Table 2 Detailed information about the tracked bats.

Bats were captured next to their roost using a mist net, hand net, or gloved hand. We tracked bats’ movement and echolocation using a miniature GPS device (Robin, Lucid Ltd., Israel or Vesper, ASD inc., Israel) with an on-board ultrasonic microphone (FG-23329, Knowles) that was attached to a telemetry unit (LB-2 × 0.3 g, Holohil Systems Ltd., Canada). The devices were wrapped with waterproof balloons and were mounted on the back of the bats using surgical cement (Perma-Type, McKesson Patient Care Solutions, Inc., USA). The bats were held for a few minutes to allow the glue to dry properly, then rested for another 15 min in a fabric bag and released at the same location. The devices were located using telemetry a few days later, and retrieved after the device fell off the bat or gently removed from the recaptured bat (the devices remained on the bats for ~3 days). The total mass of the tracking device was 4.3 g on average and reached a maximum of 15% of the body mass of the bats (with an average of 14% for M. myotis, 13.8% for L. yerbabuenae, 12% for R. microphyllum, and 14% for M. vivesi; see more information about the tagging process of each species, control experiments and detailed discussion about the effect of the extra weight of the GPS device on bats’ flight behavior23,31,39).

Movement analysis

Prior to the GPS data analysis, outliers were deleted using the dilution of precision index and ground speed. Afterwards, the data was interpolated linearly and smoothed using ‘LOESS’ local regression smoothing filter46. The raw GPS data included time, longitude, latitude, and altitude above the ellipsoid. Bat ground speed between consecutive GPS points was calculated. The altitude above the surface was calculated by subtracting the geoid and the elevation above the surface from the ellipsoid altitude. The geoid height was estimated to an accuracy of 0.001 m using EGM2008 Geopotential Model, and the surface elevation was extracted using Google Maps Elevation API. We relied on the GPS measurements to estimate flight altitude. GPS-based altitude estimates are inaccurate with errors of −5 ± 11 m (mean ± SD) in our case39. However, for the timing precision analysis, we took a large margin between the two groups (larger than the error). Moreover, this error would introduce error to the GLM analysis, but not a bias so any effect that is found is probably even stronger.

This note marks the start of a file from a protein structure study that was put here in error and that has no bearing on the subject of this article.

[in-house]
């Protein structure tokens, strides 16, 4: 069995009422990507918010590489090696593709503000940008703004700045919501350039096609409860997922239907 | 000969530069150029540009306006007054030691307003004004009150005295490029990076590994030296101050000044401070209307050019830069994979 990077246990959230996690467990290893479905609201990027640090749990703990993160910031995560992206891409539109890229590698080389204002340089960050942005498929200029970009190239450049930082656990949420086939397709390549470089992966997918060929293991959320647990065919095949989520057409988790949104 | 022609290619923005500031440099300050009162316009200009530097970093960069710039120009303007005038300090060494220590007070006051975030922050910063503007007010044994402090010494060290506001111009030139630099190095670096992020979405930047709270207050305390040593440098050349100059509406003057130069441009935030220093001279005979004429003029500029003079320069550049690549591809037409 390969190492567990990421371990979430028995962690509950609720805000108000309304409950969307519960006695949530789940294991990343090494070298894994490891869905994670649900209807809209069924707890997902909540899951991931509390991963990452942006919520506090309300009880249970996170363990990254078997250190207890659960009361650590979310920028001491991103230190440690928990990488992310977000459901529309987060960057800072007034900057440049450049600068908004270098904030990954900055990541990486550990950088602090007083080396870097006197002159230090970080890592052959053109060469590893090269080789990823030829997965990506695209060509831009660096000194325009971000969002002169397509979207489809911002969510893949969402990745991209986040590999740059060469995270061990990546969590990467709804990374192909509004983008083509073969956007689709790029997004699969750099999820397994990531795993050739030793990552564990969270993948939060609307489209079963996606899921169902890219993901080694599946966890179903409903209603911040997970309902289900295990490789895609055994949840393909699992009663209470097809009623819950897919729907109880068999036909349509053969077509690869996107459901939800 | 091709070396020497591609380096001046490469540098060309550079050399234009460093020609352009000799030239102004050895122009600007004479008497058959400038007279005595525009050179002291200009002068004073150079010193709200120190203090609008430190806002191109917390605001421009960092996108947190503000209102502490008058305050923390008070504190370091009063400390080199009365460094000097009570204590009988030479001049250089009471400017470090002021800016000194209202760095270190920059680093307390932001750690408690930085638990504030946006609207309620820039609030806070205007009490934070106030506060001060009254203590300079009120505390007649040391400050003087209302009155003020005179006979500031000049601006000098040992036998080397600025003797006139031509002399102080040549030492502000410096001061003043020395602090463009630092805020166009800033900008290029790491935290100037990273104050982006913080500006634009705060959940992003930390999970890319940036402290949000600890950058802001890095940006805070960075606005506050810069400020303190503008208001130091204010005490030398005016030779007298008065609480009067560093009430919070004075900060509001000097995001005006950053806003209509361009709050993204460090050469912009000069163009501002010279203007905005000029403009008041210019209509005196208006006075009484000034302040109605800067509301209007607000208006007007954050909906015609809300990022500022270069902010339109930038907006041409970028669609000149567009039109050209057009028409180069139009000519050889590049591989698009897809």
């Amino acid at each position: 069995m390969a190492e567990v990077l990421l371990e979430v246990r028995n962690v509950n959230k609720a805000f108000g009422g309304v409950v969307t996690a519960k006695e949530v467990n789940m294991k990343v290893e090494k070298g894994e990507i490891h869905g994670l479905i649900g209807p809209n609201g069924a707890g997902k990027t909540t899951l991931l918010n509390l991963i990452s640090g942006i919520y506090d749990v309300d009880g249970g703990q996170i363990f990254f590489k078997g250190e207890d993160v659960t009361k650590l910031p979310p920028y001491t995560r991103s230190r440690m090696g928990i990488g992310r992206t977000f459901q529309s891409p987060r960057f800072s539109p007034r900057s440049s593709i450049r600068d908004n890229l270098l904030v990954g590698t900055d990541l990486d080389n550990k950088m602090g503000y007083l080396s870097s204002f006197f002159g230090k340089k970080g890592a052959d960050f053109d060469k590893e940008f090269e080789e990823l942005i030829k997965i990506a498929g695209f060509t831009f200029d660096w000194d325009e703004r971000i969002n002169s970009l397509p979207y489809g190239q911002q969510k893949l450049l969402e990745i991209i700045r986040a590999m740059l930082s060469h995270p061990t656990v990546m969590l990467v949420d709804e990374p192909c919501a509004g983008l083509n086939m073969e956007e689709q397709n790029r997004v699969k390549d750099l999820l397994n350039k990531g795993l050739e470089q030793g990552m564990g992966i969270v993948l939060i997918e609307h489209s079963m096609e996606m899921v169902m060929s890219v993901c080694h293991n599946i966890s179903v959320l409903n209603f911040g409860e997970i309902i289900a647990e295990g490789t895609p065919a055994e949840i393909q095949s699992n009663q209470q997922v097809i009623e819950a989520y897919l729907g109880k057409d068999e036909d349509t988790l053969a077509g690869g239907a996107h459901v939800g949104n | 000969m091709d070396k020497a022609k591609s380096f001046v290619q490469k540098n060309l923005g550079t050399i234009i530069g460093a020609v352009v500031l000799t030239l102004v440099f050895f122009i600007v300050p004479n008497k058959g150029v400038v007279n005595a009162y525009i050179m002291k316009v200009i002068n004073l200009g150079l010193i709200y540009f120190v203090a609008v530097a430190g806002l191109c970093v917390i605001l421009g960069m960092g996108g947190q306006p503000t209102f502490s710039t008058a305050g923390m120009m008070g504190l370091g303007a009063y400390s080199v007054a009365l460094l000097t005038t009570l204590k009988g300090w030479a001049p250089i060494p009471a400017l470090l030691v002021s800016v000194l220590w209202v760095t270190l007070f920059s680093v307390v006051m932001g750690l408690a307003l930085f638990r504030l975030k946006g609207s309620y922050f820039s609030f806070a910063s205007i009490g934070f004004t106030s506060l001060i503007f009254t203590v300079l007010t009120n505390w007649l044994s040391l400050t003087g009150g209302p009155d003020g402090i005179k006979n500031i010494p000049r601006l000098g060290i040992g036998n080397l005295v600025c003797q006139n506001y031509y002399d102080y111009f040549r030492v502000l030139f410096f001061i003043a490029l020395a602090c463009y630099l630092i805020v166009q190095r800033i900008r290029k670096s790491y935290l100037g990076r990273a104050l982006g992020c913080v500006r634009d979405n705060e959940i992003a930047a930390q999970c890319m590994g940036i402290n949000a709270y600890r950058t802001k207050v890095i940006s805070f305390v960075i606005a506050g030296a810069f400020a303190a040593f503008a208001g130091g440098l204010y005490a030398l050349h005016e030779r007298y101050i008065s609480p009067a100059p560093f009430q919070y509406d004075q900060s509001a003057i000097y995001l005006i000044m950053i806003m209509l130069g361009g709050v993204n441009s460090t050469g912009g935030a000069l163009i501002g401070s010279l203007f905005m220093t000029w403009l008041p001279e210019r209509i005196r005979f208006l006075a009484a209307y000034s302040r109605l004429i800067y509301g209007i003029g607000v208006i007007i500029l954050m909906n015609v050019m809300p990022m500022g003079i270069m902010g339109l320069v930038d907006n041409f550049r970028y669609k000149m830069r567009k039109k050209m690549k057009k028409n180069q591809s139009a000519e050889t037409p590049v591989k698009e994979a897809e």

Bat trajectories were divided into commute and foraging segments using a straightness index47. For each GPS point, we measured the ratio between the length of the beeline and the actual flight path of long and short flight segments. This allowed assessing the index in two scales to make sure we recognize very local foraging behavior in addition to the main foraging sites of each bat. Points with a straightness index greater than a certain threshold for the short or long segments were considered as commute and all other points were considered as foraging. The long and short segment lengths and the thresholds were defined according to the flight behavior of each individual based on a binomial distribution of their straightness index (short segments were defined by 6–10 data points and a threshold value of 0.35–0.65, and long segments were defined by 30–120 data points and a threshold of 0.31–0.8). All foraging data was then excluded from the analysis and any further analysis was conducted only for flight and echolocation during commute flights.

Audio analysis